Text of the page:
Shiva (Hindu God)

Who is Shiva?

Shiva is one of the most important gods in Hinduism, capable of creating or destroying whatever he wishes, because he is considered to dominate various supernatural forces in the cosmos.

The god Shiva represents universal destruction and transformation. His name derives from the Sanskrit siva and means “the benevolent one”. He is also known as the lord of destruction, the lord of beasts, god of chaos, god of mystery, god of nature, god of knowledge, Rudra, among others.

In the Hindu tradition, Shiva fulfills the function of the destroyer god in the Trimurti (three-forms) or Hindu Triad, composed of the gods Brahma and Vishnu. However, he also has the ability to recreate from death, which, understood from Hinduism, represents a change in the way of life and not non-existence as such.

As a destroying god, Shiva destroys everything that exists so that the new arises and life and the universe regenerate, therefore, he is also considered a creator god. In the field of spirituality, destruction is necessary to evolve, which is why he is also considered the most important yogi or god of yoga.

Likewise, Shiva is the revered god of Shivaism, one of the oldest and most influential beliefs of Hinduism.

Characteristics and attributes of Shiva

Shiva.1

In Hinduism, Shiva is one of the most powerful gods for having the ability to create and destroy in order to achieve spiritual renewal and balance in the universe. Therefore, Shiva has various physical characteristics and attributes that differentiate him from other gods.

Characteristics (physical)

  • His skin is represented as blue gricásea because he took the poison created to destroy all beings in the universe, whom he saved. It is a nectar created by the gods to make themselves immortal.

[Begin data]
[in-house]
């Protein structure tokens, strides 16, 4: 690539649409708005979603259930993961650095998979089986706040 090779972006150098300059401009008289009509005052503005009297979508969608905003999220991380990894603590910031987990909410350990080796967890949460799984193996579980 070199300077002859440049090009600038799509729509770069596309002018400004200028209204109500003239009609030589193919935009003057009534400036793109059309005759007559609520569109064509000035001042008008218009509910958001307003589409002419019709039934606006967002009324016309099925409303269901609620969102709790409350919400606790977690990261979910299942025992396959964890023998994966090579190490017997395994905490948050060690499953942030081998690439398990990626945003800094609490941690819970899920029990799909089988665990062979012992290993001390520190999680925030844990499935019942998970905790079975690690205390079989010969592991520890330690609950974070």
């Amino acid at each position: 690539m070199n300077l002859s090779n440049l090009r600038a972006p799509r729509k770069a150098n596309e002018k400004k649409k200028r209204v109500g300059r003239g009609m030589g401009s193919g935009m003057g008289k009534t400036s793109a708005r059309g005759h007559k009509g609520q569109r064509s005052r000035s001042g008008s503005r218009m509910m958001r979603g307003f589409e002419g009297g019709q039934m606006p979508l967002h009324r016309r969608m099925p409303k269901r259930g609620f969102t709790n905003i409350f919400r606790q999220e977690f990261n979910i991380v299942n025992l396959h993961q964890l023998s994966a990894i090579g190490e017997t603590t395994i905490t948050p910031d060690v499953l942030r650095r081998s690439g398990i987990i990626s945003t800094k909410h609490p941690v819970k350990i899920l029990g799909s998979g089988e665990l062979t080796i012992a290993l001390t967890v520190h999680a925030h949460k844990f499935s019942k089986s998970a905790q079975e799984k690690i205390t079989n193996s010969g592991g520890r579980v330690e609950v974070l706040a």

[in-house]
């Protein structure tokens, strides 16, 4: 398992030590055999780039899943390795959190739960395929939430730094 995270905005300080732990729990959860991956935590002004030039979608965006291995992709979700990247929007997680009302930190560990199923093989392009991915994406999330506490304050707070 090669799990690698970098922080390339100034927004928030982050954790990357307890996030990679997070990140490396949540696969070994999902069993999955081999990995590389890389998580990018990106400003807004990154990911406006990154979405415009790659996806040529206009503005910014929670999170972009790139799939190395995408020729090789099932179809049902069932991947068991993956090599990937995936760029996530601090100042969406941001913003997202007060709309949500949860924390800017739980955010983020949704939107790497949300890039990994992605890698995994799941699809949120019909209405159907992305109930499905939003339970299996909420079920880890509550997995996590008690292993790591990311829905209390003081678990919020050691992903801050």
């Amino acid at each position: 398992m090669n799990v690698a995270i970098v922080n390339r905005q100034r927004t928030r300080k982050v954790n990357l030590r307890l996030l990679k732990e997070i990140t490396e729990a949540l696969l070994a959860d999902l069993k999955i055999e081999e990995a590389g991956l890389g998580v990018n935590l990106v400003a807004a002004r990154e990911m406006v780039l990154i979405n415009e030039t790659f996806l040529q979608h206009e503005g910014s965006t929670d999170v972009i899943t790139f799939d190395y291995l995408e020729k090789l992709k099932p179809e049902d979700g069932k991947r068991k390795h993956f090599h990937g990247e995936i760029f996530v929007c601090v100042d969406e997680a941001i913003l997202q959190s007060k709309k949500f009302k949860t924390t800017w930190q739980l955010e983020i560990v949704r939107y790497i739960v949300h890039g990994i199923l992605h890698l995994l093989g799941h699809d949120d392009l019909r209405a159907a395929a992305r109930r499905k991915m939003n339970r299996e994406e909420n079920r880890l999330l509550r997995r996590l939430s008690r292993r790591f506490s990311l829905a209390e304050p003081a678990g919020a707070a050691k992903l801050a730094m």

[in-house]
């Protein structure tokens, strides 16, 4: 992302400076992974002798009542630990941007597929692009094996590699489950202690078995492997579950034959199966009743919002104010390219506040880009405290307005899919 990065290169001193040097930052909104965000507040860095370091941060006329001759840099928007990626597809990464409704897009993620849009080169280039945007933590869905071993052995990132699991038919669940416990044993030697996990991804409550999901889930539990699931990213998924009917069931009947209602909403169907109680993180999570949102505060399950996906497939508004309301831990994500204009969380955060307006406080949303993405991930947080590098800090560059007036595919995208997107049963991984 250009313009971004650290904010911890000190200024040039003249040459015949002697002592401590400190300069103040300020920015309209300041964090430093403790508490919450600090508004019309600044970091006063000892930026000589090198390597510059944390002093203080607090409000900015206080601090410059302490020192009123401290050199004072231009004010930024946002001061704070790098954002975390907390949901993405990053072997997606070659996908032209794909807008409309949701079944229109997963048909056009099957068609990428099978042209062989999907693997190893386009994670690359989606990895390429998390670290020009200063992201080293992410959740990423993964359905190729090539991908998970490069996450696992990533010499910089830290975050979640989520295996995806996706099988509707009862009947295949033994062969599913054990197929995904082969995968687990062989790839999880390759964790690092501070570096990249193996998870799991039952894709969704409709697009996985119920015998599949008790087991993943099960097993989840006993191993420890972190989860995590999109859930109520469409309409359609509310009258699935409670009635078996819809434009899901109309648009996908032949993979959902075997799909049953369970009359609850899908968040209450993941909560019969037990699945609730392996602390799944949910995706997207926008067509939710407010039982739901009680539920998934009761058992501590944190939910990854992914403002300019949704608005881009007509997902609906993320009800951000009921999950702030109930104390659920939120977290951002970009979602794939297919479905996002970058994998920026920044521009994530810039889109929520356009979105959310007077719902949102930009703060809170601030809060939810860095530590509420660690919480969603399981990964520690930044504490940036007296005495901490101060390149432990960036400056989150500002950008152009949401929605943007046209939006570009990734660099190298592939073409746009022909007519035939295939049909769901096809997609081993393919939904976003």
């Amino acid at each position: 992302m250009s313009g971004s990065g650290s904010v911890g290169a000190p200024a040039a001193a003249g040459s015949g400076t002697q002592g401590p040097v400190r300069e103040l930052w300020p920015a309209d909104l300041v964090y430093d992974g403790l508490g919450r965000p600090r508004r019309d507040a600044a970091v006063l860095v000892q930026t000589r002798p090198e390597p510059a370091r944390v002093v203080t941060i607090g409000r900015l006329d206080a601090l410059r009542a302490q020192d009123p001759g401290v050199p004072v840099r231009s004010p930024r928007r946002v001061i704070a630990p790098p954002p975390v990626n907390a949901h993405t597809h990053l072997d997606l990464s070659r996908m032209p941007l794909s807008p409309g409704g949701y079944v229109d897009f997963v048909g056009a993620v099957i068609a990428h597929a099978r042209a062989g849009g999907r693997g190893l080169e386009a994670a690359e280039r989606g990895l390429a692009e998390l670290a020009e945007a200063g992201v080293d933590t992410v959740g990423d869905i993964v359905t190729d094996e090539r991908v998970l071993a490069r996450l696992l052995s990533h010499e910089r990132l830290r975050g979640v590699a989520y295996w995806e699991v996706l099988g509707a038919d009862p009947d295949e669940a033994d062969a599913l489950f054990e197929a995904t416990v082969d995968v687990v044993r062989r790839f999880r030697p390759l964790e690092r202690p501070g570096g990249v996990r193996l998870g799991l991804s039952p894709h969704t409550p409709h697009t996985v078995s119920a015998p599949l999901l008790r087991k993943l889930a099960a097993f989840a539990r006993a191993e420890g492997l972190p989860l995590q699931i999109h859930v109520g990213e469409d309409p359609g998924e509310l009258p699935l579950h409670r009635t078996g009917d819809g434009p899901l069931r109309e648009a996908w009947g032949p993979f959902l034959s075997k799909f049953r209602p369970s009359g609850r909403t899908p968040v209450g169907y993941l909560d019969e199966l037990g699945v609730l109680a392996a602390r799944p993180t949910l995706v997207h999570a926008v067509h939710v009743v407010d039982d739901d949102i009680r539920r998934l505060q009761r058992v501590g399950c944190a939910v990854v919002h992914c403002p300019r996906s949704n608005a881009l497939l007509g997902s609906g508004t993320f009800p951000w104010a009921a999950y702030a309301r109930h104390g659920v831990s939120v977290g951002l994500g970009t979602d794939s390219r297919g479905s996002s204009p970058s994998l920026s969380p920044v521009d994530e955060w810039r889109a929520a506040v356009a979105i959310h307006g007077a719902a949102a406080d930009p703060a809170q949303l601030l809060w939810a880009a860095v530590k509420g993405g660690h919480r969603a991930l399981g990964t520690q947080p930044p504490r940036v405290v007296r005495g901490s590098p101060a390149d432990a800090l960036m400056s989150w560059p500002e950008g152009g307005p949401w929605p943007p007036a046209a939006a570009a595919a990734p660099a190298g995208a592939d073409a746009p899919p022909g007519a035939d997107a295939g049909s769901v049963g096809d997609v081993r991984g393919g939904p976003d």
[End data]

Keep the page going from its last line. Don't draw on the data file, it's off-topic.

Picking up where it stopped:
• His skin is depicted as covered in ash, which represents life and death as a reality of life.
  • He has messy hair. The waves of his hair represent him as the god of the wind (Vaiu), and the form of breath that is present in all living things.
  • From his head and hair flows the river Ganges, which represents the purification of the sins of himself and his ancestors.
  • He has three eyes, one of them is located in the middle of his forehead. It is said that her eyes can see the past, the present and the future.
  • It has four arms. In one he holds a trident that, for Shivaism, represents the attributes he possesses as a creator, destroyer and regenerator god. In another arm he holds a drum in the shape of an hourglass.
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attributes

  • On the forehead is the crescent moon, near the third eye. The moon serves as a measure of time, so Shiva is also depicted as the master of time.
  • On his forehead, he also has three lines of ash (vibhuti) drawn, which represent the essence of our being (the ego, the impurities of ignorance, likes, dislikes, among others).
  • On his neck he wears a cobra. Shiva had ingested kalketu poison to protect the welfare of the universe, but it is believed that his wife Parvati tied a cobra to him to hold the poison in her throat, and so she turned blue.
  • It has a beaded necklace that represents the extinction and generation of humanity.
  • Dressed in elephant skin symbolizing pride, and deerskin symbolizing mind control to perfection.
  • In the wrists it has wooden bands to which medicinal powers are attributed.